That communal thing contains in it the same impulse I feel when I am alone and writing solo music. I basically never write a whole song away from the instrument, though I might have a fragment of melody come to me as I walk or drive, because my songs are collaboratively written between me and the instrument I am writing on. That might sound a little mystical, but it has proven true since I was 12 or so and wrote my first song. I do believe in the powers of objects to communicate. It is so important to consider what things (and people) we consider to be or treat as objects, and to hear what they are saying to you.

Once I realized that what a composer does with an instrument is tell them to speak in their language, for an audience that materially resembles them, that play between subject and objecthood became a compositional focus for me as much as the site of critical thinking about ownership and coercion. (What would a guitar play for an audience of other fretted string instruments?) So far, the only way I have come up with to transcend that “domination” theory of musical performance is to situate my writing and composition in the present, not just to improvise and make “real-time composition”–which too has complicated implications about just what time we consider to be “real”–but to write for each project alongside real people, real objects/conduits/divining rods, and let the collaboration unfold in that strange, hesitant, unbelievable and only moment.

Wendy Eisenberg--Photo by Russell Fine

Wendy Eisenberg–Photo by Russell Fine

Tell Me I’m Bad is your third album in about a year. How are you focusing on making music during a pandemic, and is quarantining accelerating your productivity?

I have released more music during this pandemic than in any year of my career thus far. This speaks to the luck I made for myself by consistently touring from around 2015 forward, but also to the government’s grievous mishandling of this crisis that allowed the pandemic to last this long. Tell Me I’m Bad was recorded in July 2019, so the songs have existed since before COVID-19 was even a glint in the public eye. Similarly, Auto was a set of songs I had written between 2017-2019, and production on that ended in early 2020. The only thing I released during the pandemic that had songs written during the pandemic on it was Dehiscence (2020), and that is mostly because I was writing those songs to save my life and rebuild my heart after a tough breakup, and I wanted the future me who heard these songs to know that my healing from that particular breakup was not just a result of time passing but the weird, jobless, introspective stasis of my life in the early days of the virus. (The record was never intended for long-term public release, and I am still baffled/humbled that so many people have taken to it.)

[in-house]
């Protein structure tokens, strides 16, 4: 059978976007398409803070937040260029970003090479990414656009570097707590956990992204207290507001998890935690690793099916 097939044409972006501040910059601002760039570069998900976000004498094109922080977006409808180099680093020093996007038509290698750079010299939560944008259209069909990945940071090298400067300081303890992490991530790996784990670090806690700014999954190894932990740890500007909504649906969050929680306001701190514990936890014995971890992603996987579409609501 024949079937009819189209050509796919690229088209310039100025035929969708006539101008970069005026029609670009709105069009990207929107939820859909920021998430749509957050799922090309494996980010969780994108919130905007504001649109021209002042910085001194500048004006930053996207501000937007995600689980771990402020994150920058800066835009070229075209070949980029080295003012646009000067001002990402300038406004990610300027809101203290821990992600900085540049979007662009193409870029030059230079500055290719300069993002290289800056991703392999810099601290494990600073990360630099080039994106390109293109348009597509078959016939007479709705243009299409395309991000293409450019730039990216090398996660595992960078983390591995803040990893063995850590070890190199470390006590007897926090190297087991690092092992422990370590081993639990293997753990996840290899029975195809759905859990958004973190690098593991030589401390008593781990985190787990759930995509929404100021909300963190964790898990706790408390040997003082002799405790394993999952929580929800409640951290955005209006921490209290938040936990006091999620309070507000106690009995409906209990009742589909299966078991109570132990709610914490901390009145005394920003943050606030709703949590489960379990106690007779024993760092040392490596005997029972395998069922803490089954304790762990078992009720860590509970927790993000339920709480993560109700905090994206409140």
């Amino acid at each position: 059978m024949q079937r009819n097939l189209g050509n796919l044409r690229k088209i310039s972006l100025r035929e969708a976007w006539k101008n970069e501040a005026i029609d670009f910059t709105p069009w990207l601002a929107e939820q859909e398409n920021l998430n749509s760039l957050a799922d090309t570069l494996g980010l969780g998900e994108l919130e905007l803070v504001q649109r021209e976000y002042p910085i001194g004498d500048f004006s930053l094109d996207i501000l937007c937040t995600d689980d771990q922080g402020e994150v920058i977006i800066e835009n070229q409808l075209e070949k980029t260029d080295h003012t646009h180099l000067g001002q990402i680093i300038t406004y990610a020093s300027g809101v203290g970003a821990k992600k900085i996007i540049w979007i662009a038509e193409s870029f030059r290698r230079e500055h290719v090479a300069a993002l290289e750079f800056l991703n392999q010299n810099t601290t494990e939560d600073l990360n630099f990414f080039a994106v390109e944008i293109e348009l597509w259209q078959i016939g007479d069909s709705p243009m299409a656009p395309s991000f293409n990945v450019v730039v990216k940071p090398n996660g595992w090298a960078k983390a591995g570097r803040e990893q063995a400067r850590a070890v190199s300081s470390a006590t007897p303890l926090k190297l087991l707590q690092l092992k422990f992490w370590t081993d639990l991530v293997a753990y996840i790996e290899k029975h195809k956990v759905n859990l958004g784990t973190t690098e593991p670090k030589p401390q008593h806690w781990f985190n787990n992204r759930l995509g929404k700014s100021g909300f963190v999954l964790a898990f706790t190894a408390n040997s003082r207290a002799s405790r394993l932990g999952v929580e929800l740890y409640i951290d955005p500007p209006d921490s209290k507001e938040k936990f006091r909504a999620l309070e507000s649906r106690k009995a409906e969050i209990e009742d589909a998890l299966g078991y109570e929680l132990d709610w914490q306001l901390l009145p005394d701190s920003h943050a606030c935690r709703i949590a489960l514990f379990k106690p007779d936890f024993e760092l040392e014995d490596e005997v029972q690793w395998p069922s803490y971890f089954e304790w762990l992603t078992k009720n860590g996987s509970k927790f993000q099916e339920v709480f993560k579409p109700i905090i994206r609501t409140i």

As for making music during this pandemic, I have been lucky to be a part of a new pod-band with some friends in New York that practices a few times a week, jazz/noise adjacent sounds. Editrix wrote and recorded a second LP that I am immensely proud of. I have a whole bunch of instrumental solo releases and a banjo songs record coming out this year, so I’ve been working on finalizing/recording/occasionally writing more for those. The guitar songs I have been writing have, curiously, been all about my relationships with other people, my (mis)perceptions of them and memories of them. This has been unique to pandemic writing, as far as I can tell–I am so far away from most other people and their particular neuroses and narratives that I have more time to reflect on certain interpersonal, non-romantic communication breakdowns from my past and why I feel they still matter. Oddly, the guitar music underlying this music about the failures of platonic communication is, harmonically, very Romantic.

I am not sure whether quarantining is accelerating my productivity so much as causing me to think differently about how I communicate with and remember the people in my life. Usually, if I am touring a lot and working a lot, I meet an incredible amount of people, maybe too many. All of them affect me, but I rarely have the time I do now to process how they change me. When I let the memory of that lifestyle inspire me, I am more “productive,” which I guess means I write through my recollections in a musical form, though I like to think more that I am being creative than generating musical “product.”

Are there any other upcoming projects that you’d like to plug?

I kind of feel like I did that in the last question! The mostly official list, though, is:

  • Editrix – Tell Me I’m Bad (Feb 5), Exploding in Sound
  • Wendy Eisenberg – Cellini’s Halo (March 19) Garden Portal
  • Wendy Eisenberg – Bloodletting (Text Scores for Guitar and Banjo), sometime in May, Out of Your Head
  • Wendy Eisenberg – Without Guitar* (October 1) (not the final title!)